Two bills submitted for the upcoming session of the General Assembly — one in the House, one in the Senate — are designed to restrict the public’s access to information about wrongdoing by public officials.
These restrictions will make it more difficult for taxpayers to learn about misuse of their money by local governments, school boards, and state-run colleges and universities.
On the House side, Delegate Peter Farrell (R-Henrico) has introduced HB174, summarized like this:
Virginia Freedom of Information Act; administrative investigations; local inspectors general.Adds a records exemption for administrative investigations conducted by a local inspector general or other local investigator appointed by the local governing body of any county, city, or town or a school board who by charter, ordinance, or statute has responsibility for conducting an investigation relating to allegations of fraud, waste, or abuse by any officer, employee, department, or program of the locality or school division. Amends § 2.2-3705.3, of the Code of Virginia.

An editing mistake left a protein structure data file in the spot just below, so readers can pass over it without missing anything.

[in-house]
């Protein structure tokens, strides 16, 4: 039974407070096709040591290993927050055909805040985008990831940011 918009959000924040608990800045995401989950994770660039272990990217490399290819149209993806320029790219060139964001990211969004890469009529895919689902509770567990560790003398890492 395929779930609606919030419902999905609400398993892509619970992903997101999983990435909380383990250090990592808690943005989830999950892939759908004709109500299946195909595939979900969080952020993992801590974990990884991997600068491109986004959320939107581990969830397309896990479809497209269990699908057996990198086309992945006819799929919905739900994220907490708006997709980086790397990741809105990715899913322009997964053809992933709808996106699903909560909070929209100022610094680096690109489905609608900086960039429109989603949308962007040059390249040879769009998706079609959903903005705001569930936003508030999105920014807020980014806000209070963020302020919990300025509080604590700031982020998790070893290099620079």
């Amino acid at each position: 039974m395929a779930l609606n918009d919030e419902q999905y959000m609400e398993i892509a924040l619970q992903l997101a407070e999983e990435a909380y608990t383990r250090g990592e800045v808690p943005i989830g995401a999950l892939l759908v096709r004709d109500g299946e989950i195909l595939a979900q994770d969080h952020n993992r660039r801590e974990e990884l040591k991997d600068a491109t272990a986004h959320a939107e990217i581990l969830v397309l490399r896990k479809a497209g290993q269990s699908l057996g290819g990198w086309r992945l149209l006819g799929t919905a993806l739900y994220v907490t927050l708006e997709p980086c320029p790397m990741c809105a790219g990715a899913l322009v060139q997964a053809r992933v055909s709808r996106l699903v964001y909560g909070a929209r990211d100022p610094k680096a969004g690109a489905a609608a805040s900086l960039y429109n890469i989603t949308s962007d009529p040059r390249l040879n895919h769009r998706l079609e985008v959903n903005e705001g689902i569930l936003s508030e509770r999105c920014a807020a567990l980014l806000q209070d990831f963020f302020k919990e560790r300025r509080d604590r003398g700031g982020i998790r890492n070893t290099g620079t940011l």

In the other chamber, Senator Frank Ruff (R-Clarksville) is patron of SB78:
Virginia Freedom of Information Act; record exemption for administrative investigations by public institutions of higher education. Exempts from FOIA administrative investigations conducted by a public institution of higher education relating to individual employment discrimination complaints or audits/investigations of any officer, department, or program at such institutions. Amends § 2.2-3705.3, of the Code of Virginia.
I don’t know who these Republican legislators are trying to protect from the disinfecting sunlight of public scrutiny, but any legislation that restricts the access of voters and taxpayers from the work product of public servants had better have very clear, indisputable justification before it is voted into law.
Someone should ask Farrell and Ruff: “At whose behest have you submitted these bills? What malfeasance are they trying to hide from us, and why are you abetting them?”